Hot-tempered #atozchallenge

Fictional character traits

Hot-tempered — irascible, fiery.

Blowing off steam through a character is therapeutical. Al Pacino and Ray Liotta have cornered the market at playing hot-tempered guys. Stephen King gave us Annie in Misery

But, boy, have you watched Elizabeth Taylor in Who’s Afraid of Virginia Wolf?

One hot-tempered, vulgar, alcoholic mess of a woman. Playwright Edward Albee holds nothing back, and given his reputation for frank examination of the human condition, no wonder.

By today’s standards, the dialogue sounds over the top, but mesmerizing as character study. I saw Taylor oversold by Hollywood, until watching this performance. She makes the phrase who’s afraid of the big, bad wolf come into focus, doesn’t she?

From a psychological perspective, constructing hot-tempered characters is emotionally curative. Writers are frustrated people, after all. But, does is work for readers, following someone unable to fit into the world?  Two questions answer that, in my view: who is the target audience? Who are the hot-tempered characters? The first is also a marketing answer, a must-know.

So, go ahead, pour your anger into the character. My suggestion is: sit on it for a while then go back and edit, dial it down. The character will still read hot-tempered, but not borderline mad or ready to be institutionalized, unless you intended to make him so.

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Image: beersonfilm, pixabay

9 responses to “Hot-tempered #atozchallenge

  1. Good advice, Silvia. Like you, I loved Taylor in the movie. I can’t think of a book where a character is angry throughout, but can certainly imagine that it would be a difficult line to walk between angry and insane.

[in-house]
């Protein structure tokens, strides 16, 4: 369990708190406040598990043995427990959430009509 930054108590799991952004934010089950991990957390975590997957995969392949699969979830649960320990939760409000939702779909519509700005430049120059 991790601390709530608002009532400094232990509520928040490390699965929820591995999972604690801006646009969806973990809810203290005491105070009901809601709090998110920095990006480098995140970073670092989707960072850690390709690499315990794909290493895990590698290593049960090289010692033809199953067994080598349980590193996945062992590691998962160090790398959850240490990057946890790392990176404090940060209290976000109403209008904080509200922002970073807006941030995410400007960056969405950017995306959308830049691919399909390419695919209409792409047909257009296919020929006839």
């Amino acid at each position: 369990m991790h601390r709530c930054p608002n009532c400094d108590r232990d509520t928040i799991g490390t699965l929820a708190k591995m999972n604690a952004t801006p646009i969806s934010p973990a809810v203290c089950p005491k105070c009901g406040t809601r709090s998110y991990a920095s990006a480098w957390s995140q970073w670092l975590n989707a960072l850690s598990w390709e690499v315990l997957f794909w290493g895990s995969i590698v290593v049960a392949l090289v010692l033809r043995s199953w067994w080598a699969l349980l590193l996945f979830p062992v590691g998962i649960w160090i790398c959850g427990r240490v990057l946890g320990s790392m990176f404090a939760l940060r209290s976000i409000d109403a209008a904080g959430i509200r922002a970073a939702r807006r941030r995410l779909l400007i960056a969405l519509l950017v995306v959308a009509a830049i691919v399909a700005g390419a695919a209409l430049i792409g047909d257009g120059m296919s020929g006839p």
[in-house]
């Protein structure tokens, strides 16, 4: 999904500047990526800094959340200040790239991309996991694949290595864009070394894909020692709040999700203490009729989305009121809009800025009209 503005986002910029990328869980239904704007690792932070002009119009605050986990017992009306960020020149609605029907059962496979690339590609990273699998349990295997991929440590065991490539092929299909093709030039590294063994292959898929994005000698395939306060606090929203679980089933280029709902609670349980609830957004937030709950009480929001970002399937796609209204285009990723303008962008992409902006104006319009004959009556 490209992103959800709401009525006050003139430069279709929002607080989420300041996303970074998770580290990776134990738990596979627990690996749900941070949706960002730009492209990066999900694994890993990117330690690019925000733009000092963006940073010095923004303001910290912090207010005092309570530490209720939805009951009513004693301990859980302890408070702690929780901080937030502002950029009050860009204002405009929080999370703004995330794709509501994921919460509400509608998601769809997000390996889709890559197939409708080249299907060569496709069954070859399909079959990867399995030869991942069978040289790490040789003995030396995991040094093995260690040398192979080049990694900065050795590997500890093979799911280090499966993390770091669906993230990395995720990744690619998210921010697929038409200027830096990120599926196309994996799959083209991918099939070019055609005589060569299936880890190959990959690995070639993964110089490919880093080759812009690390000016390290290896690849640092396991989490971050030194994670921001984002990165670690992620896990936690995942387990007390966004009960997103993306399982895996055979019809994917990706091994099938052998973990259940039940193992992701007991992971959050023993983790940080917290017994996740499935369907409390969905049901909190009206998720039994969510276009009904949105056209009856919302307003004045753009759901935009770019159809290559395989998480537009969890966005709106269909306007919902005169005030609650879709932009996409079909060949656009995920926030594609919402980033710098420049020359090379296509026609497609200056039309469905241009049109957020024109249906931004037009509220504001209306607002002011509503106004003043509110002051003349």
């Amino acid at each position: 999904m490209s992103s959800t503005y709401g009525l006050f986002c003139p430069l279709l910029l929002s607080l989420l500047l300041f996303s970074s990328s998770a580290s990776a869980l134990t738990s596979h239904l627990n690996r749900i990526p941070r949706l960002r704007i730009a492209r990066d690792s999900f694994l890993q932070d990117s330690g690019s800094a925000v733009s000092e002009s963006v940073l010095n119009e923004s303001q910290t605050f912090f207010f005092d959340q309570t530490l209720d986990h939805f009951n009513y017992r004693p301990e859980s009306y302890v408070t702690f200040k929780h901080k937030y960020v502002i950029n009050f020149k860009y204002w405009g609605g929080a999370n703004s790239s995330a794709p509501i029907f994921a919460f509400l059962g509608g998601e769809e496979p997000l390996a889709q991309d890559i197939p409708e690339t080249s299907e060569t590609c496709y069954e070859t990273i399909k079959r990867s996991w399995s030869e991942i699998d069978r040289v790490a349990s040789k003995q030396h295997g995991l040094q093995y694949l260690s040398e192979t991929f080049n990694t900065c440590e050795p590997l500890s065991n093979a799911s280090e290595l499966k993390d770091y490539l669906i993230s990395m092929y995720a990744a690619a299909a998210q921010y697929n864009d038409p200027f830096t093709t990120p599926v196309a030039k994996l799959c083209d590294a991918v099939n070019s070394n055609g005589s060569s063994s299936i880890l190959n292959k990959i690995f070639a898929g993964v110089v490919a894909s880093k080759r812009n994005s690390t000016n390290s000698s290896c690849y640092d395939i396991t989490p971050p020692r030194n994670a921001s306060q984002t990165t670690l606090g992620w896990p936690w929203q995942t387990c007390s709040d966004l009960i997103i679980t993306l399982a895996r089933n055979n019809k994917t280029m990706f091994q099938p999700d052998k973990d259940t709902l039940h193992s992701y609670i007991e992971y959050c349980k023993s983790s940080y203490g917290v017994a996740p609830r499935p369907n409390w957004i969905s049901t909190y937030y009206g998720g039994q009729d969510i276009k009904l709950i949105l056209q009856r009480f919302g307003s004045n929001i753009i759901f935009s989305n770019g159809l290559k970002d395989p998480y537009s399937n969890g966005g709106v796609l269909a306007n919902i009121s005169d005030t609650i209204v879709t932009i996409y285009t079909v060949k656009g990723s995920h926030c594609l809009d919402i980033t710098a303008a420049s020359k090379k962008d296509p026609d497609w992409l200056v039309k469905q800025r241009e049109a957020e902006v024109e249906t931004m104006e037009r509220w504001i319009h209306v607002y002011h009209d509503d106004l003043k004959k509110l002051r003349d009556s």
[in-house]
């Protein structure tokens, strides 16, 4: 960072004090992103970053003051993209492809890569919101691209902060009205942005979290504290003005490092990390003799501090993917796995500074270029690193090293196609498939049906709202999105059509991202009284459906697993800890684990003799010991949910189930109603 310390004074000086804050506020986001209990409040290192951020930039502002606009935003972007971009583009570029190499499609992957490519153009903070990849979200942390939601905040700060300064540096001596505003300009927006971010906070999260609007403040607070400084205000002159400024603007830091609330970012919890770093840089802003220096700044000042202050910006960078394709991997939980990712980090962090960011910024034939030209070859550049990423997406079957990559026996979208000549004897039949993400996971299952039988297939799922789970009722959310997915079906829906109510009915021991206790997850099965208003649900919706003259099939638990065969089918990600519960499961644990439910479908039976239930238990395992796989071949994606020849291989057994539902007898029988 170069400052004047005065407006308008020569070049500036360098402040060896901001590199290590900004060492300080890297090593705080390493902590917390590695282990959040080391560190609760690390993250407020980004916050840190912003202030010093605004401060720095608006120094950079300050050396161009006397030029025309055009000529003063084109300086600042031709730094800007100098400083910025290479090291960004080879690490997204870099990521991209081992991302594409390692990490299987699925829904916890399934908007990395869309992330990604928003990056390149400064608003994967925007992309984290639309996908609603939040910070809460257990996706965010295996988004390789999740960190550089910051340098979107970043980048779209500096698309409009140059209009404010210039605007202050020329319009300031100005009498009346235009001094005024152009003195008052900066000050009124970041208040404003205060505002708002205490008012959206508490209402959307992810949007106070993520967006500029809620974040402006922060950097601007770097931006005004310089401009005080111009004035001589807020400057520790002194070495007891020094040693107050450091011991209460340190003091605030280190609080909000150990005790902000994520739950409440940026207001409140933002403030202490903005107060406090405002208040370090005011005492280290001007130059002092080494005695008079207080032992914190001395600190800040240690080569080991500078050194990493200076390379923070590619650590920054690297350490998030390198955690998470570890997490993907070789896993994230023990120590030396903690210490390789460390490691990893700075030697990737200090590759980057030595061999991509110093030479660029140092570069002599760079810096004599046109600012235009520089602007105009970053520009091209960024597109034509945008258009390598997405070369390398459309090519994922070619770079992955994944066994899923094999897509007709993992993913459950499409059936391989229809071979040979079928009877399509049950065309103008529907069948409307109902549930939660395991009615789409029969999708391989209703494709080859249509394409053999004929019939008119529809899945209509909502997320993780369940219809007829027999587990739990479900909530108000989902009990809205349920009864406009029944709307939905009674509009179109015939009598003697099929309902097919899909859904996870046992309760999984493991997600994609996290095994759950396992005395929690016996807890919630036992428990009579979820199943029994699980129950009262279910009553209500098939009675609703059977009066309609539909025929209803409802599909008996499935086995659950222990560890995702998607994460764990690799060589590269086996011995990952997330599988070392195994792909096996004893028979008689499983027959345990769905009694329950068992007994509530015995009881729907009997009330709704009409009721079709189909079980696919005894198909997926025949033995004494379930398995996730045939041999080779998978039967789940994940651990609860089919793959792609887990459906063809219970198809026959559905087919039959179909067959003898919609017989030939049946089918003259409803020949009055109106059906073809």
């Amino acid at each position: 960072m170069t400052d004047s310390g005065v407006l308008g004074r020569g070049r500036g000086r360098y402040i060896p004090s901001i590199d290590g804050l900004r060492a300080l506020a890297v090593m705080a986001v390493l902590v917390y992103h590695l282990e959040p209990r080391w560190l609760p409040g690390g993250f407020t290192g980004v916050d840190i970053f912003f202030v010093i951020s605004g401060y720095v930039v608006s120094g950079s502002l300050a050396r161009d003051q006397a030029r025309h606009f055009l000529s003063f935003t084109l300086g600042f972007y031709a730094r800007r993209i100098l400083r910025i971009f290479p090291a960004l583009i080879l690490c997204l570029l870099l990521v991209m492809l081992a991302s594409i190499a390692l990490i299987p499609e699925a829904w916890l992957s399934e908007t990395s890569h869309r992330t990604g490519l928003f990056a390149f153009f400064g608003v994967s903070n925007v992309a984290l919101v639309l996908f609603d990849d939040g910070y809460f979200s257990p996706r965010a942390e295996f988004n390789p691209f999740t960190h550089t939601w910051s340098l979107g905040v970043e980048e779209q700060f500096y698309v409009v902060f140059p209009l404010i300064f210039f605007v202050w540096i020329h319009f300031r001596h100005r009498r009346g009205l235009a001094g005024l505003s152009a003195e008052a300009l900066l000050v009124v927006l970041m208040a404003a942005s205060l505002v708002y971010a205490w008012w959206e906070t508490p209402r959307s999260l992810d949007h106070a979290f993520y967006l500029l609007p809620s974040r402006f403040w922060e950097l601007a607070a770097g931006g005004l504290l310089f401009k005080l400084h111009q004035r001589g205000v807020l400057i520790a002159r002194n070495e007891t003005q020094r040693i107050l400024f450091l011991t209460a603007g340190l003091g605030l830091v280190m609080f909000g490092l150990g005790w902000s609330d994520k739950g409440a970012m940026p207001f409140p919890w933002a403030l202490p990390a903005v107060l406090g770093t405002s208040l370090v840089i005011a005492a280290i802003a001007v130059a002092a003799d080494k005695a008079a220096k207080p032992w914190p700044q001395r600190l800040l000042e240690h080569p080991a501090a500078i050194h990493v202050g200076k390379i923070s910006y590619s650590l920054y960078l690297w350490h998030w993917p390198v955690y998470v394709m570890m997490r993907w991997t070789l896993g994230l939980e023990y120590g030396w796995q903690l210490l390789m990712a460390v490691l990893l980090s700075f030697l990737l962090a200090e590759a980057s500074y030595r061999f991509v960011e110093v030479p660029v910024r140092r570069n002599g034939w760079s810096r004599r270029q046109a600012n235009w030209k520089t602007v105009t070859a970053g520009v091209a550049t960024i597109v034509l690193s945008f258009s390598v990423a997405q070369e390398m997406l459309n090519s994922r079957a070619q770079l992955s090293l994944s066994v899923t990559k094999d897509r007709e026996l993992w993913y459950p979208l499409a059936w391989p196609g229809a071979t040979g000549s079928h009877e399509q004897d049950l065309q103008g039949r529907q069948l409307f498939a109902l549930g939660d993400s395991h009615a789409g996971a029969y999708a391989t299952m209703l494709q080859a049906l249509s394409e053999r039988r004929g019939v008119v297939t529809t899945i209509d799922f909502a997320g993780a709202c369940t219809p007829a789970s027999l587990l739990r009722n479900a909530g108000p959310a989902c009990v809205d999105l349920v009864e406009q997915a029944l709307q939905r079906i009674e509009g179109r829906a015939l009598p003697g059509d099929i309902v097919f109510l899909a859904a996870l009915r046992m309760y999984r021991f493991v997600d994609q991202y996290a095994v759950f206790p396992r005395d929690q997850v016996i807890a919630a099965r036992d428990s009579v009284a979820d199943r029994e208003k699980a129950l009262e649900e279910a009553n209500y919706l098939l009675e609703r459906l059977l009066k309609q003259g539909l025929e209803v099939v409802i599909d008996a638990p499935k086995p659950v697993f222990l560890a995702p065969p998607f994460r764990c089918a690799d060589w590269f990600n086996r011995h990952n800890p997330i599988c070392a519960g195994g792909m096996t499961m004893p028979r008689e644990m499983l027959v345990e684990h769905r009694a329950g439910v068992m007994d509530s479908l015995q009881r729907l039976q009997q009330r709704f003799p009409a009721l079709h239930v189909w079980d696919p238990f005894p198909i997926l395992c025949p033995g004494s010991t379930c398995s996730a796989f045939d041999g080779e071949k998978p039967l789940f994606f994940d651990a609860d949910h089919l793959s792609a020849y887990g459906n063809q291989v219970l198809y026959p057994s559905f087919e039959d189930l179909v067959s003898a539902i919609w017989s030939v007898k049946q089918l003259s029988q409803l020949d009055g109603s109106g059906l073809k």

H is for Hundreds and Thousands

  2. For me it would be tough to write an angry character… at least for long. Also, as a reader, I start to lose patience with anger. I have a friend in Germany and her character is hot-tempered and demanding. I’m ready to slap this woman down! LOL!!

  3. Hi Sylvia – certainly Elizabeth Taylor was brilliant in that role – and I’m certain it was very well written – when one read the screen play -which I haven’t. Excellent example – cheers Hilary

    • Haven’t read the screenplay either, Hilary. Just some background on the writer — he was adopted, but that didn’t work out, so when old enough he walked out, never saw the parents again. A life no one wants, served as inspiration. Glad he was able to make something of it.

  4. Good post. There’s definitely some crossover between angry mad and saying mad, but it does make for some interesting fiction. No way could I read hundreds of pages of all hot temper, but I do admire someone with the ability to write it. That must take some stamina. :-) But you never know – it could also turn a nondrinking writer into an alcoholic. Ha!

  5. I haven’t seen that movie but yours is a great advice I think for writing any character: write hot from your soul, then put it aside to cool down.

    My blogs in the A to Z: Self discovery via travel and a separate Interactive story.

  6. Pingback: Celebrating 14 Women Who Used to Be Strangers - Profound Journey

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